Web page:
Swimming in Victoria, Part 3: ‘just down the road’ from Melbourne

The distances Australians travel to enjoy the outdoors are difficult for the British to comprehend. Victoria has some spectacular coasts and waters to enjoy, and we caught glimpses of some of them on our journey to the next destination on our trip.

Guides to swimming in Melbourne and Victoria include places that in Britain would seem like a long way away, but in Australia would be described as just down the road. One even suggests a six-hour road trip to one spot!

We travelled along the Great Ocean Road by public transport coach. You can do a trip along the scenic route and be back in Melbourne by train by the evening. But we were on a journey to meet my friend Phil at Warrnambool. The road skirts the Great Ocean with spectacular views of beautiful surfing and bathing beaches.

Bay with cliffs, swimmers on beach
Loch Ard Gorge beach, Port Campbell, Great Ocean Road

The coach stops at three or four points just long enough to shuffle along with the crowds to take photos of the major landmarks.

Surf, blue sky and sea, rock formation
London Arch (was London Bridge), on Great Ocean Road

The day we went was baking hot, and it would have been wonderful to have done the trip under our own steam and stop at some of the beaches for a swim. But much more sensible to let the coach take the strain – and very reasonably priced, too, with V-line.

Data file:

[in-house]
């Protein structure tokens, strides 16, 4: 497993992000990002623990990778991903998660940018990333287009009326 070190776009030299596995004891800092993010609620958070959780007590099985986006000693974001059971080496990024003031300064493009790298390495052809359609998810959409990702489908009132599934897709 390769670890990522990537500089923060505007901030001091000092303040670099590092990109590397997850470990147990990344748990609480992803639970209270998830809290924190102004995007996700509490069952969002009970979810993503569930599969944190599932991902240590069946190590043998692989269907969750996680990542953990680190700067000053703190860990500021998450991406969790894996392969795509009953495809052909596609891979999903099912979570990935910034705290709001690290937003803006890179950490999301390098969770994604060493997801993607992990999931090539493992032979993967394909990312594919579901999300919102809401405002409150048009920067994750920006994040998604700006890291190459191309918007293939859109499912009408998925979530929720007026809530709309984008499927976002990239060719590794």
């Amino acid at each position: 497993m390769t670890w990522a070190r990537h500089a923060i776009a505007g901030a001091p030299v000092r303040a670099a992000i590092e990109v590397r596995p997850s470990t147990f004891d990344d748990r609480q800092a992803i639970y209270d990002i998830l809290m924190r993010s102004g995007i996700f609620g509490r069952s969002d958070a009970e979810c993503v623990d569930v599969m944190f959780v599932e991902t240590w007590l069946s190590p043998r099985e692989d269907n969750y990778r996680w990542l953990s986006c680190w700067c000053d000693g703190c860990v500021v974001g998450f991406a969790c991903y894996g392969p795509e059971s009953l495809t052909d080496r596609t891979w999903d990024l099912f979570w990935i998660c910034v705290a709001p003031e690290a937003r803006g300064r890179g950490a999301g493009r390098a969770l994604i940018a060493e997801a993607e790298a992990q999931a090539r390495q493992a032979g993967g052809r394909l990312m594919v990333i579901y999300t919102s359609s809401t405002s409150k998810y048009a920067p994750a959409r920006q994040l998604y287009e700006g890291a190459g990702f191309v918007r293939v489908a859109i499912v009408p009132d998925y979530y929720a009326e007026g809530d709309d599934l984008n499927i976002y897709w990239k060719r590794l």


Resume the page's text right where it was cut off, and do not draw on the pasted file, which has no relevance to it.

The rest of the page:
Sea with waves and sun rising
Port Fairy swim at sunrise

Port Fairy,  at the end of the Great Ocean Road, was gorgeous. Phil, Anita and I stayed at a house next to the beach, and I swam as soon as we arrived as the sun set, then at sunrise the next morning in the calm cool sea.

Paddler and swimmer in calm sea in twilight
Port Fairy swim at dusk

Nowadays Port Fairy is a quiet tourist destination with lovely beaches, and it’s hard to believe it was a busy port in the mid-19th century. You wouldn’t know there was any indigenous history from official websites describing the arrival of European settlers and whalers, but in fact the region’s Gunditjmara suffered massacres and wars.

Kangaroos nearby and in distance, and rainy hills
Kangaroos at Halls Gap motel

At Halls Gap in the Grampians we stayed in a motel with cockatoos and kangaroos in the back garden. We went for a cooling paddle in Venus Baths, known by Europeans as a picturesque bathing place for well over a century.

Pools in rocks, with people
Venus Baths, Halls Gap, with Anita; people in the pools

Children were swimming and sliding in and out of the rocky pools, though these were a bit too shallow for anything more than bathing. We walked up the rocky hills in the fierce heat, then back through the community botanical gardens. The village has a lovely outdoor pool, in which I had a swim while Anita and Phil shopped for our barbecue. A storm was predicted for the next day, so they insisted I grab the chance.

Pools in rocks, with people; two women swathed against hot sun
Phil and Venus Baths; Phil and Imogen

In the morning, as predicted, it poured with rain and the heat of the previous day seemed like a dream. We set off across country and over the border into Southern Australia – where you have to put any fresh produce into an amnesty bin and the clocks go back half an hour – to Adelaide Hills, to Phil’s home with its fresh water dam in which I swam every day of my visit.

Black and white photos of pools and swimmers and a person on a rock
Historic photos of Venus Baths, Halls Gap
Black and white information board
‘A wild romantic glen’, sign at Halls Gap

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